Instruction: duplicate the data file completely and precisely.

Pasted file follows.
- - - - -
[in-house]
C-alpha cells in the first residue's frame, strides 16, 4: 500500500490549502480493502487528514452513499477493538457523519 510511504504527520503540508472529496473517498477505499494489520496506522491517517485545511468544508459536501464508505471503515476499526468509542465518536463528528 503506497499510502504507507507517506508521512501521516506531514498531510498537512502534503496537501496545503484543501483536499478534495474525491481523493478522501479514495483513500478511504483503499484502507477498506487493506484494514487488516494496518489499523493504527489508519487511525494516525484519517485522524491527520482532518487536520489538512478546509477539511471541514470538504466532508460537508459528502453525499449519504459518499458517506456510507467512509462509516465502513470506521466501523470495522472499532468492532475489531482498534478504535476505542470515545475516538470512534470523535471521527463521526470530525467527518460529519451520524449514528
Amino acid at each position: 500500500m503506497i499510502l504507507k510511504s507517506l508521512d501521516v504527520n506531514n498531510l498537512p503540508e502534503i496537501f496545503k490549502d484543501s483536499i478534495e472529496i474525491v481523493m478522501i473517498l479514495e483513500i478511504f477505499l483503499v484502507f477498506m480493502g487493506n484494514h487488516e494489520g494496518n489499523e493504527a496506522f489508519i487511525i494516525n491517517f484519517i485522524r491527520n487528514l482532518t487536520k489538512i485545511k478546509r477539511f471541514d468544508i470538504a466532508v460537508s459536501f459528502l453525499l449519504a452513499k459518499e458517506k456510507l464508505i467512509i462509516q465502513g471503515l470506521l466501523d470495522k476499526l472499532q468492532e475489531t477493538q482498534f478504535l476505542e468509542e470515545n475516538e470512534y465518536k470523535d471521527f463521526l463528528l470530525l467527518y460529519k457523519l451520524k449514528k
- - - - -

[in-house]
C-alpha cells in the first residue's frame, strides 16, 4: 500500500490549502480493502487528514452513499477493538457523519 510511504504527520503540508472529496473517498477505499494489520496506522491517517485545511468544508459536501464508505471503515476499526468509542465518536463528528 503506497499510502504507507507517506508521512501521516506531514498531510498537512502534503496537501496545503484543501483536499478534495474525491481523493478522501479514495483513500478511504483503499484502507477498506487493506484494514487488516494496518489499523493504527489508519487511525494516525484519517485522524491527520482532518487536520489538512478546509477539511471541514470538504466532508460537508459528502453525499449519504459518499458517506456510507467512509462509516465502513470506521466501523470495522472499532468492532475489531482498534478504535476505542470515545475516538470512534470523535471521527463521526470530525467527518460529519451520524449514528
Amino acid at each position: 500500500m503506497i499510502l504507507k510511504s507517506l508521512d501521516v504527520n506531514n498531510l498537512p503540508e502534503i496537501f496545503k490549502d484543501s483536499i478534495e472529496i474525491v481523493m478522501i473517498l479514495e483513500i478511504f477505499l483503499v484502507f477498506m480493502g487493506n484494514h487488516e494489520g494496518n489499523e493504527a496506522f489508519i487511525i494516525n491517517f484519517i485522524r491527520n487528514l482532518t487536520k489538512i485545511k478546509r477539511f471541514d468544508i470538504a466532508v460537508s459536501f459528502l453525499l449519504a452513499k459518499e458517506k456510507l464508505i467512509i462509516q465502513g471503515l470506521l466501523d470495522k476499526l472499532q468492532e475489531t477493538q482498534f478504535l476505542e468509542e470515545n475516538e470512534y465518536k470523535d471521527f463521526l463528528l470530525l467527518y460529519k457523519l451520524k449514528k